Goodbye Summertime

Summer coats and cosmos blooms
Summer coats and cosmos blooms

Summer did not leave without a fight. At first, when the day began to shorten so that I would open my curtains to the single bright eye of the morning star instead of the fanfare of colour that brought the sunrise, I thought summer would age and fade graciously. But instead, it returned with one last flourish; a final string of those amazing sunny days when the sky was an absolutely unbelievable blue and the breeze smelt of pollen and laughter. It lasted only a few weeks, long enough for the cosmos to bloom, and then summer died in a blaze of white and purple.

Now winter steals across the hills like a stalking wolf in grey and brown. Instead of finishing my evening work before the deep purple twilight, I find myself still working after the moon has begun to smile in the sky. Also, more prosaically, my horses are all as hairy as wild bush brumbies and Magic now has to be followed everywhere by a dutiful human being changing his blankies in case the poor creature catches a chill.

If I’m going to be totally honest, summertime is my favourite. The horses are shiny, the grazing is good, everything is either green or flowering or wet and you can swim in the dam. Also, grooming is a pleasure instead of a dusty chore, your hands don’t get chapped and you don’t have to ride in the semi-dark. Haynets can be thrown back into the foul and demonic lair whence they come and Skye replaces her worrying dust allergies with the merely annoying bug allergies. Oh yes, and no breaking ice on water troughs in the morning with bare, blue fingers. That’s always nice.

Sunset at crescent moon
Sunset at crescent moon

I’m ready for the winter to come, though. The recent outbreaks of African horse sickness throughout the country has made me nervous, and the first frost will kill the midges and signal the end to the horse sickness season. With the midges will die the ticks, the flies, the horseflies, the bot flies (hate those things) and all the other horrible buzzing and crawling things bent on eating my horses alive. I’ll be able to take a break from my ongoing war on parasites.

The parasites will take a lot of the horse illnesses with them as well as horse sickness; biliary and West Nile among them. I’ll also be able to ride in the middle of the day without frying my face and killing my horse. Long, hot, sweaty summer days are the bane of people with epic manes like mine; in winter I don’t have to try and wring out my hair after every ride, or squish the corkscrew curls that appear every time it rains. The horses’ feet, if oiled occasionally, will be healthier because of the drier ground and lack of mud; no more mud fever and thrush to worry about. Oh, and thunderstorms will be gone for the next while, so the risk of lightning strikes will be significantly reduced. Magic’s face won’t get rain scald, either, and hopefully Thunder’s mane will grow back if he quits rubbing it.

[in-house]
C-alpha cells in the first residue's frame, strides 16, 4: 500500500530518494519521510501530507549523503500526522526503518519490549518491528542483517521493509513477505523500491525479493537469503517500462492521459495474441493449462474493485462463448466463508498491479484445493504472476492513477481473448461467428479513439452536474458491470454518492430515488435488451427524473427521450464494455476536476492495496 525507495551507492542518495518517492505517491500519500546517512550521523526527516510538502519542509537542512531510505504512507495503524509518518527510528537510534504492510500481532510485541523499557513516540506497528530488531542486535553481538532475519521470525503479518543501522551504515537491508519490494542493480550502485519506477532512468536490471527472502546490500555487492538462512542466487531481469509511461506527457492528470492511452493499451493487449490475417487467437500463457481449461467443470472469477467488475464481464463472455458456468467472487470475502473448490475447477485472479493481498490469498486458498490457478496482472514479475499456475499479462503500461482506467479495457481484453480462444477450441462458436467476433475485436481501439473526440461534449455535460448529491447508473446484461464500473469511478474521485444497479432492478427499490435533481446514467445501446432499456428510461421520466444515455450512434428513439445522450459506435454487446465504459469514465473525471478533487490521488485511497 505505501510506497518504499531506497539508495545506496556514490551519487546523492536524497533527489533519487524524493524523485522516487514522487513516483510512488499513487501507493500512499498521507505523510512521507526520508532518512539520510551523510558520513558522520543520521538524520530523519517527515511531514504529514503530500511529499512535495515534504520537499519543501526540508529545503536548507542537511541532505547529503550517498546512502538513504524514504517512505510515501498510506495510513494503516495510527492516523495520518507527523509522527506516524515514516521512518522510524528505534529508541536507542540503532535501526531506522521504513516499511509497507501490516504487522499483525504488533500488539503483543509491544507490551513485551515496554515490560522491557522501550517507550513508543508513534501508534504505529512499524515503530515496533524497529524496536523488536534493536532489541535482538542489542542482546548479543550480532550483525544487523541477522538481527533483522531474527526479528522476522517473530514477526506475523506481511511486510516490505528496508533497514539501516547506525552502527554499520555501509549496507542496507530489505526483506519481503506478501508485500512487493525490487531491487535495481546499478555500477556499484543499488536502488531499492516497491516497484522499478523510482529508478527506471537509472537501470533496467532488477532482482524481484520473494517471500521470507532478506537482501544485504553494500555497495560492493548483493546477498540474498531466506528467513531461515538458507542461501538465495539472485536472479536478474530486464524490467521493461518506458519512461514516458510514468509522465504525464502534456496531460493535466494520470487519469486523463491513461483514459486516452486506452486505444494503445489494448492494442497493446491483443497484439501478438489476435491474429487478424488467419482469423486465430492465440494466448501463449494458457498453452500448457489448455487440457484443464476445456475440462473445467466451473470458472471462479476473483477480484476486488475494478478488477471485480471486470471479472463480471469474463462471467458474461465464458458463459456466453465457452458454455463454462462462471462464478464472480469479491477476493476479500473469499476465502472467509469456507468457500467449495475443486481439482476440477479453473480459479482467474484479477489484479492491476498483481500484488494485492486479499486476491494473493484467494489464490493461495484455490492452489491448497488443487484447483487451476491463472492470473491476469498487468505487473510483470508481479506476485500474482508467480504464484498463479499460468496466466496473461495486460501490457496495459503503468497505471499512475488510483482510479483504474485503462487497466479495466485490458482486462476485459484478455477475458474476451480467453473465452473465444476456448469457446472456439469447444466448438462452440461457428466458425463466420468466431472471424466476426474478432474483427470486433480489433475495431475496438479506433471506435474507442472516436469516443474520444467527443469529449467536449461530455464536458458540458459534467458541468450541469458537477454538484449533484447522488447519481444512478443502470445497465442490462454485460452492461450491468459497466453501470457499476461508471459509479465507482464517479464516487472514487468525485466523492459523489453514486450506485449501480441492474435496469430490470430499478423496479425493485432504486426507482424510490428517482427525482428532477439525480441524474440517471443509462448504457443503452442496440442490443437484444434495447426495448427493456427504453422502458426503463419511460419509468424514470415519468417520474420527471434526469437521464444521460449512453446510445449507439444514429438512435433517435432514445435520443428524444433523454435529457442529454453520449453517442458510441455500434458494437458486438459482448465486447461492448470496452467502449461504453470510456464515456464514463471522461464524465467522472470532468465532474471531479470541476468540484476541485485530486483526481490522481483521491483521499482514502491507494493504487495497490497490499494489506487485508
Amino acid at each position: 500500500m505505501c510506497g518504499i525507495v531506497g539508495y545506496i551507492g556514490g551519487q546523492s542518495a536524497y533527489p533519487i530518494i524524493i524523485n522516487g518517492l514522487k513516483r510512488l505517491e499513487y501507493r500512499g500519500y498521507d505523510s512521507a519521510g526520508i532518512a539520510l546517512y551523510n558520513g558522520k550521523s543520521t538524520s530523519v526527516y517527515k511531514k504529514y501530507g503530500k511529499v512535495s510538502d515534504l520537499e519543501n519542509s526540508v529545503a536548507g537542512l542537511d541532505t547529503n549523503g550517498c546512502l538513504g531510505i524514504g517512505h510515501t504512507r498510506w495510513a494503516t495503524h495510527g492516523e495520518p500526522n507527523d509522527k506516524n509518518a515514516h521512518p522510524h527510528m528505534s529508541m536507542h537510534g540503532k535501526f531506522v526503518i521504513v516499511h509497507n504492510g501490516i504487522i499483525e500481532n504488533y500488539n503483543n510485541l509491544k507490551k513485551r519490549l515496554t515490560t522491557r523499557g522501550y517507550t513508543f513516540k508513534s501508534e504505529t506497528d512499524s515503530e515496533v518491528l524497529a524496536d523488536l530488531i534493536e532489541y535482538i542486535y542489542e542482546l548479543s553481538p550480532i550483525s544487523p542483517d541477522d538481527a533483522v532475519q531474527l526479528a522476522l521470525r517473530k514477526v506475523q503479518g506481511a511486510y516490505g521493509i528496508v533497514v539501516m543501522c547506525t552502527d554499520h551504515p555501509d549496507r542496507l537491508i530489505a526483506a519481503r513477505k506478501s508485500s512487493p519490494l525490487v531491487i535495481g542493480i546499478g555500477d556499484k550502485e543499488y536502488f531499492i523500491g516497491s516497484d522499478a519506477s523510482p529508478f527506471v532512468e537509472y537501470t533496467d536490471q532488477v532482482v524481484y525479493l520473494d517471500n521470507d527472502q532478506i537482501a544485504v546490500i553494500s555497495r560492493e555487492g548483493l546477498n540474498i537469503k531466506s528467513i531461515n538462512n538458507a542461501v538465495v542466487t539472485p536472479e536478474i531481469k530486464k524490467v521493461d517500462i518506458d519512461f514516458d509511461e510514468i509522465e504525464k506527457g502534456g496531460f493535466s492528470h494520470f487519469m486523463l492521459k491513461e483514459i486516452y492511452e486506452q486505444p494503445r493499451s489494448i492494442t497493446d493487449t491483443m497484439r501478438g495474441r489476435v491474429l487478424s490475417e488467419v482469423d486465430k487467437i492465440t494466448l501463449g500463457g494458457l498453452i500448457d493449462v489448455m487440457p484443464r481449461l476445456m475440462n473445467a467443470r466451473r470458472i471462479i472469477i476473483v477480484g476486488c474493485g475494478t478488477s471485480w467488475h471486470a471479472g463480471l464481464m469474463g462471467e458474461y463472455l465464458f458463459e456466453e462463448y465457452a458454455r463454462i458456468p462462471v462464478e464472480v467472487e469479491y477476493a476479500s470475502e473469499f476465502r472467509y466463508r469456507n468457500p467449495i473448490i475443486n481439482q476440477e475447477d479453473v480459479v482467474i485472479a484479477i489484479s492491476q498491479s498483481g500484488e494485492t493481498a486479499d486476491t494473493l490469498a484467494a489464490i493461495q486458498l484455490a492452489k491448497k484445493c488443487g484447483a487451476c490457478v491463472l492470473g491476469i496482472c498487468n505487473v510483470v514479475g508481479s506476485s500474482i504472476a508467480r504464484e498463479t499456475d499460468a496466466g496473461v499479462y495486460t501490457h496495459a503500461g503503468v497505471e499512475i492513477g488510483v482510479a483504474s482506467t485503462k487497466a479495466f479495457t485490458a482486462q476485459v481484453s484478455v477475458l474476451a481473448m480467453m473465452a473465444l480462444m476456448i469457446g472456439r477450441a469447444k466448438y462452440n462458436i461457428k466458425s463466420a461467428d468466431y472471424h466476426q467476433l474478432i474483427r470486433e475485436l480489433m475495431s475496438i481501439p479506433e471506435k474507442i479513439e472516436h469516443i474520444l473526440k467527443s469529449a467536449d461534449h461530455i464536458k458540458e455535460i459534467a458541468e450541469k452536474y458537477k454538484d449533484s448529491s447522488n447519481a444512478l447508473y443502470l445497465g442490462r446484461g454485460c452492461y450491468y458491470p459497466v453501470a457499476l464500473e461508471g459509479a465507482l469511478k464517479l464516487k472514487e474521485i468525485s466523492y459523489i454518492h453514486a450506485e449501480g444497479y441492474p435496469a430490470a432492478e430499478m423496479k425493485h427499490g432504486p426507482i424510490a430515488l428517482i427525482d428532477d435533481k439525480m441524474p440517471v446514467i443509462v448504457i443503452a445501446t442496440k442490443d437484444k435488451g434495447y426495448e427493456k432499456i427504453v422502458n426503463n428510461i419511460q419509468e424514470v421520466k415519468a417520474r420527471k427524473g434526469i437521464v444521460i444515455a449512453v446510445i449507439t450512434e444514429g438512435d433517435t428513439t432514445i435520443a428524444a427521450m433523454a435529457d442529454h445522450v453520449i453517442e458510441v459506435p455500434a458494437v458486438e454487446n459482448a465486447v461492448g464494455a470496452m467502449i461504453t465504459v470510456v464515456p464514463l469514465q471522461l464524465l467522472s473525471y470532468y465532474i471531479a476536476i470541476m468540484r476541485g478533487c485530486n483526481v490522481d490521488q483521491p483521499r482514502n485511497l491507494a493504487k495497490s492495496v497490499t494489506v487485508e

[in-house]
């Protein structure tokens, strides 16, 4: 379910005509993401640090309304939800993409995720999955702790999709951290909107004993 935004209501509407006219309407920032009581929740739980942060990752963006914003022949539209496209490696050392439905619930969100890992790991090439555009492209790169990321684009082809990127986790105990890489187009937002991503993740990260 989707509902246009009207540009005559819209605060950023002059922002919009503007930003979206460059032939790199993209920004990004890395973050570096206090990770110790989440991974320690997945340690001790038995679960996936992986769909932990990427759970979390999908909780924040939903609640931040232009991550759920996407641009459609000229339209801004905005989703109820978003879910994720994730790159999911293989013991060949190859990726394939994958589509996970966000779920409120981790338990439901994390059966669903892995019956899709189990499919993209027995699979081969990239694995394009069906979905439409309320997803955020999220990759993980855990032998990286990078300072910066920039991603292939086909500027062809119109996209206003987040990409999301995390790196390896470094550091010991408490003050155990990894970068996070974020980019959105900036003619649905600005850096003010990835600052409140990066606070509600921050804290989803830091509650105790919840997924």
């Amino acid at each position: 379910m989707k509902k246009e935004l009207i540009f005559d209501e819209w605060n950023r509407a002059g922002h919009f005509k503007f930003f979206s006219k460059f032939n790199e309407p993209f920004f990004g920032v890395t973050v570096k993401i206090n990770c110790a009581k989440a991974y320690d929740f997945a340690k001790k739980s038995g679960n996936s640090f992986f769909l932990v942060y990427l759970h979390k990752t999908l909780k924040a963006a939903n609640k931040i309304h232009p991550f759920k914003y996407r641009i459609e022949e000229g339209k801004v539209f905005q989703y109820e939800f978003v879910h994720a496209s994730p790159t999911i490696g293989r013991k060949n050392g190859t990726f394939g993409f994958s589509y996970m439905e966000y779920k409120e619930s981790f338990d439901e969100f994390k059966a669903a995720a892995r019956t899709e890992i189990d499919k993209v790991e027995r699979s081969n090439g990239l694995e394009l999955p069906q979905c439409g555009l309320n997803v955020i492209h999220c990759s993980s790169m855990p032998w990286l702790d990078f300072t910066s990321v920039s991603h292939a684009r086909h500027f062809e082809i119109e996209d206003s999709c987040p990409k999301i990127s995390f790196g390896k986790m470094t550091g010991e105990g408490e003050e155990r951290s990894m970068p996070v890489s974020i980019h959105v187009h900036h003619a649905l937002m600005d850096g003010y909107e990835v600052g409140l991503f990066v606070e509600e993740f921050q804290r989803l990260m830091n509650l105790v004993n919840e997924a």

For now, my biggest problem is winter coats. I know why winter coats are around and I’m jolly glad they are, or horses would be permanently catching colds. For that reason, I mostly put up with them; Thunder and Skye can be as woolly as they like, no matter how much I hate the dull fuzz and the dust it collects. God made horses fluffy for a reason.

Because purple is so manly, y'know?
Because purple is so manly, y’know?

Arwen and Magic, however, for their sake of their health as well as my sanity, have to have something done about the hairiness. They work harder than the other horses in short, intense spurts, and they both sweat like pigs. In summer, you just hose them off and forget about it. In winter, however, it’s a long maskerade of walking them until they’re dry, choosing riding times carefully and perpetually changing blankets to prevent them from catching cold. Plus, showing a horse in a full winter coat is highly unappealing.

For Arwen, the solution is pretty simple: a body clip and a New Zealand rug. She’s tolerable to clip (although the legs and face sometimes have to be left long, depending on her mood and the behaviour of the clippers) and she always looks nice clipped, being grey. Her sweating virtually disappears, too.

Magic, however, is so ticklish that grooming can be a mission, let alone clipping. Right now, I’m not even prepared to go there. So for him, we’ll have to do it the old-fashioned (and arguably much better) way: grooming. It is possible to groom out a winter coat, with a lot of elbow grease and a sharp shedding comb; the results look far better since the coat is clean and its natural colour, and you don’t have to spend three hours dodging hooves and teeth whilst holding a very sharp, noisy piece of machinery near a very large, nervous animal. It’s a lot more work, but I’m up for the challenge.